I imagine most people are pretty familiar with links at this point. Although for SEO purposes, we’ll often break links up into categories like internal links and external links and inbound links and outbound links. Stay with me here:
Internal Links vs. External Links
An internal link is a hyperlink that points at a page on the same domain that the link exists on. Internal links are helpful for SEO because the anchor text helps search engines understand what the page is about and it also helps establish site architecture.
An external link is a hyperlink that points at a page that isn’t on the same domain that the link exists on. If you link to a high quality, authoritative site from your domain (we call this outbound linking), it can help improve your authority and perceived relevance to the search engines on whatever subject the linked page covers.
Another plus side to outbound linking? Link reciprocity. Essentially, if someone sees you linking to their site a lot, they are more likely to return the favor.
That’s favorable for SEO because when a high quality, authoritative site links to your domain (we call this inbound linking), it also improves your authority and perceived relevance to search engines like Google. Depending on the anchor text of the link, it might even increase your rankings for certain keywords. These inbound links are also often referred to as backlinks.
With that being said, you want to avoid both linking to and receiving links from low quality, spammy sites. If you link to low quality, spammy websites, it stands to reason that you may become low quality and spammy by association—which is why both Bing and Google have link disavow tools that allow you to request search engines discount links from shady sources. (It’s kind of like the restraining order of the SEO world.)
It’s also important to note that Google frequently penalizes sites with a spammy backlink profile. There are millions of directory websites that have been created for a single purpose: to game the search engine algorithms. In the past, links from these types of sites have helped companies improve their rankings. However, the search engines have become far more adept at identifying such sites and either penalizing them or removing them from their results altogether.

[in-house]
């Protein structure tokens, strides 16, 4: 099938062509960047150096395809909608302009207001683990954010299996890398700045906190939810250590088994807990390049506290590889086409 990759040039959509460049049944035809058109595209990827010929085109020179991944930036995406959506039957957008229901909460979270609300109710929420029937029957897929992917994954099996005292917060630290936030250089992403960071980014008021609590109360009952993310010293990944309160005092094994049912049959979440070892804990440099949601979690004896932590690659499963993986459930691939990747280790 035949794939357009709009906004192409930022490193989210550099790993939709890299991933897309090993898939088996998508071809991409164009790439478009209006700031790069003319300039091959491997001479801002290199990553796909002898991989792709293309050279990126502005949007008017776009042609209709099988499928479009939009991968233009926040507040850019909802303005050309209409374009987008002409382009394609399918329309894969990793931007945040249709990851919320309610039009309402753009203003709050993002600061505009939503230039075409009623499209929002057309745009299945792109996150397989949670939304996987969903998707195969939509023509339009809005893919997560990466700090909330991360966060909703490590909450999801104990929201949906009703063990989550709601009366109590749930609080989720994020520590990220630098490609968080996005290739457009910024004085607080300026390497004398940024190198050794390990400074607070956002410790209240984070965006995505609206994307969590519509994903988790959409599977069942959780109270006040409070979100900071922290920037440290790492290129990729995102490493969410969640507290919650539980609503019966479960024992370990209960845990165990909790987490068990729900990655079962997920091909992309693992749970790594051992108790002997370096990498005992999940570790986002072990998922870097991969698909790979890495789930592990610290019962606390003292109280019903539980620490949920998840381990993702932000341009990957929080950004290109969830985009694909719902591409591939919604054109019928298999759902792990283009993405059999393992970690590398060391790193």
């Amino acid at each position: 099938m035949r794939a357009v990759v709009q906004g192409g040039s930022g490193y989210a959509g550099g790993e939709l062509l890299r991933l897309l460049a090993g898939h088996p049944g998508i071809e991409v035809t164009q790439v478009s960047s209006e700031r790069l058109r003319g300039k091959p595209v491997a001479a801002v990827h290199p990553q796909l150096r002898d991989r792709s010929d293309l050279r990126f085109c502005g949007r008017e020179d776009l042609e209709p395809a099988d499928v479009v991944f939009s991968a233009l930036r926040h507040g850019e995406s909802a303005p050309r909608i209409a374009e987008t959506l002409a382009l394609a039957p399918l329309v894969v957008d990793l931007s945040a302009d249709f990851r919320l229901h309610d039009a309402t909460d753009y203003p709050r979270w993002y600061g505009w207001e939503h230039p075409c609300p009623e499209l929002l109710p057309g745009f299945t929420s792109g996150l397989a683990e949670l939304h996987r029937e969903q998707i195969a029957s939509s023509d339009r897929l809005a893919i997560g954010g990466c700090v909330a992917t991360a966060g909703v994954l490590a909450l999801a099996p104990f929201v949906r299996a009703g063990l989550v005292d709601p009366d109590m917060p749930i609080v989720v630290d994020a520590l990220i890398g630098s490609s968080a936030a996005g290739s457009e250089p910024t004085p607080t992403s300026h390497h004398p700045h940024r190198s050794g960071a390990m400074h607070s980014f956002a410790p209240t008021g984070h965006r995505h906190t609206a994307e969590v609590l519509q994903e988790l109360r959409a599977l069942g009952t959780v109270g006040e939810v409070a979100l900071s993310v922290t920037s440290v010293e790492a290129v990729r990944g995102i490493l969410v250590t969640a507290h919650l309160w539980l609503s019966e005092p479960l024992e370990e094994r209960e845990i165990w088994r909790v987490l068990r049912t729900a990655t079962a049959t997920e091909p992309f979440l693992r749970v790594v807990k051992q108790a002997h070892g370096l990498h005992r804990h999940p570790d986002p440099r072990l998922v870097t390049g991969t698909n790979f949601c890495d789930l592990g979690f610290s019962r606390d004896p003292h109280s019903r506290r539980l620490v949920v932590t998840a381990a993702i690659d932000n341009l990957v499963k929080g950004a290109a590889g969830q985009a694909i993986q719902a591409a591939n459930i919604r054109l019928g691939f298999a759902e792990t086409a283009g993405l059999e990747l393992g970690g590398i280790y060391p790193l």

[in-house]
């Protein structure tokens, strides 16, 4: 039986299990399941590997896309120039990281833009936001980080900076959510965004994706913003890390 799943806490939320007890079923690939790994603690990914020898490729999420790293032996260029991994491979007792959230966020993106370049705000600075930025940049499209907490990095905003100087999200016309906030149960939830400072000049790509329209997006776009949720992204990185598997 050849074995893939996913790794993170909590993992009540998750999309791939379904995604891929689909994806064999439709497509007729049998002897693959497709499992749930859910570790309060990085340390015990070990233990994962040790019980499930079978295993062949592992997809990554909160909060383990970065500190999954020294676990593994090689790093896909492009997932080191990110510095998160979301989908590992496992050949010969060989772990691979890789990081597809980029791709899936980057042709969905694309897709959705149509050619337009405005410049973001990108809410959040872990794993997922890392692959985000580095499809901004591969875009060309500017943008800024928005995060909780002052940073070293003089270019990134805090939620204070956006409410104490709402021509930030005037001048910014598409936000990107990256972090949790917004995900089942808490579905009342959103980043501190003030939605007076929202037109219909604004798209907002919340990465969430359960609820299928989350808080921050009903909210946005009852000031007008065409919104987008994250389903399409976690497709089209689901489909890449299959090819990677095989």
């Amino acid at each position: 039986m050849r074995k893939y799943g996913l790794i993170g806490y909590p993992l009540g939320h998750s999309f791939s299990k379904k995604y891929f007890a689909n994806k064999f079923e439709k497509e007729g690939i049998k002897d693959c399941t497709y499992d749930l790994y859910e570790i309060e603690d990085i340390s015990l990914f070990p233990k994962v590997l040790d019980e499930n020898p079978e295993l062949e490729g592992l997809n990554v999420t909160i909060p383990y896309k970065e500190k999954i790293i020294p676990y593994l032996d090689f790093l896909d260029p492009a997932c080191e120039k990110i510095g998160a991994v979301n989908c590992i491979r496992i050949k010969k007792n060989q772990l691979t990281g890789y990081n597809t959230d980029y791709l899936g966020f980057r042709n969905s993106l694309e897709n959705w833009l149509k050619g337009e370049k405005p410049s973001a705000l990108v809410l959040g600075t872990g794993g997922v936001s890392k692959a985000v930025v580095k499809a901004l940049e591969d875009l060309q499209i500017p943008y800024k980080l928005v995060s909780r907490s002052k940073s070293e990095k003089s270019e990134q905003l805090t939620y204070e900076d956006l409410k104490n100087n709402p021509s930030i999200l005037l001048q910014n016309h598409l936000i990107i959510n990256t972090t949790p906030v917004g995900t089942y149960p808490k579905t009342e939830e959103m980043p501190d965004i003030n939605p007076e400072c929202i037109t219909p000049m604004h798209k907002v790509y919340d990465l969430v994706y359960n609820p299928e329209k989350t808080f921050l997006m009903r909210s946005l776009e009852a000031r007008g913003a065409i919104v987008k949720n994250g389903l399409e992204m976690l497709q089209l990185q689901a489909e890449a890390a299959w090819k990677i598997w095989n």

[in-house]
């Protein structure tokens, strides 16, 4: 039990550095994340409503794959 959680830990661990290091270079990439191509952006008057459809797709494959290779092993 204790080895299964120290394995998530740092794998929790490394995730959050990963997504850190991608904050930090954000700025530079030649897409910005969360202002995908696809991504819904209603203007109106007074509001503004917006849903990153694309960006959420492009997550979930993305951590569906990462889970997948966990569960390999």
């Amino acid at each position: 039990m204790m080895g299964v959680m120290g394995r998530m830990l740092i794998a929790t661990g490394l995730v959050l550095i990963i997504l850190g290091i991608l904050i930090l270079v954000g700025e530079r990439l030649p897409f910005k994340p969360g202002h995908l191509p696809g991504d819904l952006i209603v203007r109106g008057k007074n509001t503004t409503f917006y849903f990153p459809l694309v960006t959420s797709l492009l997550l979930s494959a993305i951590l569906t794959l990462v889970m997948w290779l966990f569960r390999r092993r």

So in the days of the heavy Google penalization hammer, the best way to acquire “good” backlinks, inbound links, or whatever you want to call them is by creating unique, relevant content.
The main difference between links and citations is that citations don’t have to include a hyperlink at all. An online article simply mentioning your company’s name can be considered a citation.
Here’s a better explanation from Whitespark:
“A citation is any mention of your business out on the web, with or without a link. It can come in various forms:
Company Name, by itself.
Company name & phone number.
Company name, phone number, & address.
Company name, phone number, address, & link.
“Even just the phone number by itself can be a citation.”
While links are great for improving your rankings, citations are helpful for getting listed in local search results. While there are many ranking factors that appear to contribute to local search, experts agree that citations matter more than links. Just like with links, the quality of the citations matters, as well as the quantity. (Read more about where to get citations for local SEO.)
One of the most popular types of citations used across the Web is called an NAP citation—which stands for name, address, and phone number. That’s why directories are a good place to start when you’re building citations.
It’s important to note that your citations should be as consistent as possible in order to improve your local search results. For example, you shouldn’t have “Blue Corona” as your company name on one listing and “Blue Corona, Inc.” as your company name on another.
What’s More Important—Links or Citations?
I think you know the answer to this—both are important. If you own a local company, however, I would argue that citations get the edge on this one—particularly citations from local sources. Whether you’re interested in getting more citations or need help writing lots of quality content that will attract external links, we can help. Fill out the form below for a free SEO analysis.
About The Author: Lexie serves as Blue Corona's Content Marketing Manager. She's also the author of our soon-to-be famous, and someday to be written white paper, "Horse Hat SEO: Giddy-Up Your Google Rankings."
View more blogs by Lexie Bond
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